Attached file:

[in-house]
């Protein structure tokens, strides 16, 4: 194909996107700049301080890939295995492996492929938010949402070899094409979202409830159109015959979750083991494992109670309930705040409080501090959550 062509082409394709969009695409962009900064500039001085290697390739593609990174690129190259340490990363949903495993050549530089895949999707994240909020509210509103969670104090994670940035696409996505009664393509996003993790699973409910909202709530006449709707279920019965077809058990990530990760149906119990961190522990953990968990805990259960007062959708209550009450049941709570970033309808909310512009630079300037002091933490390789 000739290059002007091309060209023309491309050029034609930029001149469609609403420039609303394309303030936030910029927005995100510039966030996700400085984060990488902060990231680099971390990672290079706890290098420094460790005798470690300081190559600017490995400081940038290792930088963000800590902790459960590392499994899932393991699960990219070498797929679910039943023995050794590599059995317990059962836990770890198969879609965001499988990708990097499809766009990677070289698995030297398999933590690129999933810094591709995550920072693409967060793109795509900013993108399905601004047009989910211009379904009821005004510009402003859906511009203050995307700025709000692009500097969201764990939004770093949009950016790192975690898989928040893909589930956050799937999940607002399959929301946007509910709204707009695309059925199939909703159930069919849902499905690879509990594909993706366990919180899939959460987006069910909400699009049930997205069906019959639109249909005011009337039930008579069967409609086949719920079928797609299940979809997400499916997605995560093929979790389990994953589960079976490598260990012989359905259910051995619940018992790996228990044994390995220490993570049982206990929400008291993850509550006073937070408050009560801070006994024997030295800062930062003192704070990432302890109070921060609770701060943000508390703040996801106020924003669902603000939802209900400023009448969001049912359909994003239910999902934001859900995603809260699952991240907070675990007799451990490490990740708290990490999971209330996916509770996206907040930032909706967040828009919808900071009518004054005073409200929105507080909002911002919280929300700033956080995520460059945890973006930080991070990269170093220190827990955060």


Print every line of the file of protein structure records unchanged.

[in-house]
């Protein structure tokens, strides 16, 4: 194909996107700049301080890939295995492996492929938010949402070899094409979202409830159109015959979750083991494992109670309930705040409080501090959550 062509082409394709969009695409962009900064500039001085290697390739593609990174690129190259340490990363949903495993050549530089895949999707994240909020509210509103969670104090994670940035696409996505009664393509996003993790699973409910909202709530006449709707279920019965077809058990990530990760149906119990961190522990953990968990805990259960007062959708209550009450049941709570970033309808909310512009630079300037002091933490390789 000739290059002007091309060209023309491309050029034609930029001149469609609403420039609303394309303030936030910029927005995100510039966030996700400085984060990488902060990231680099971390990672290079706890290098420094460790005798470690300081190559600017490995400081940038290792930088963000800590902790459960590392499994899932393991699960990219070498797929679910039943023995050794590599059995317990059962836990770890198969879609965001499988990708990097499809766009990677070289698995030297398999933590690129999933810094591709995550920072693409967060793109795509900013993108399905601004047009989910211009379904009821005004510009402003859906511009203050995307700025709000692009500097969201764990939004770093949009950016790192975690898989928040893909589930956050799937999940607002399959929301946007509910709204707009695309059925199939909703159930069919849902499905690879509990594909993706366990919180899939959460987006069910909400699009049930997205069906019959639109249909005011009337039930008579069967409609086949719920079928797609299940979809997400499916997605995560093929979790389990994953589960079976490598260990012989359905259910051995619940018992790996228990044994390995220490993570049982206990929400008291993850509550006073937070408050009560801070006994024997030295800062930062003192704070990432302890109070921060609770701060943000508390703040996801106020924003669902603000939802209900400023009448969001049912359909994003239910999902934001859900995603809260699952991240907070675990007799451990490490990740708290990490999971209330996916509770996206907040930032909706967040828009919808900071009518004054005073409200929105507080909002911002919280929300700033956080995520460059945890973006930080991070990269170093220190827990955060």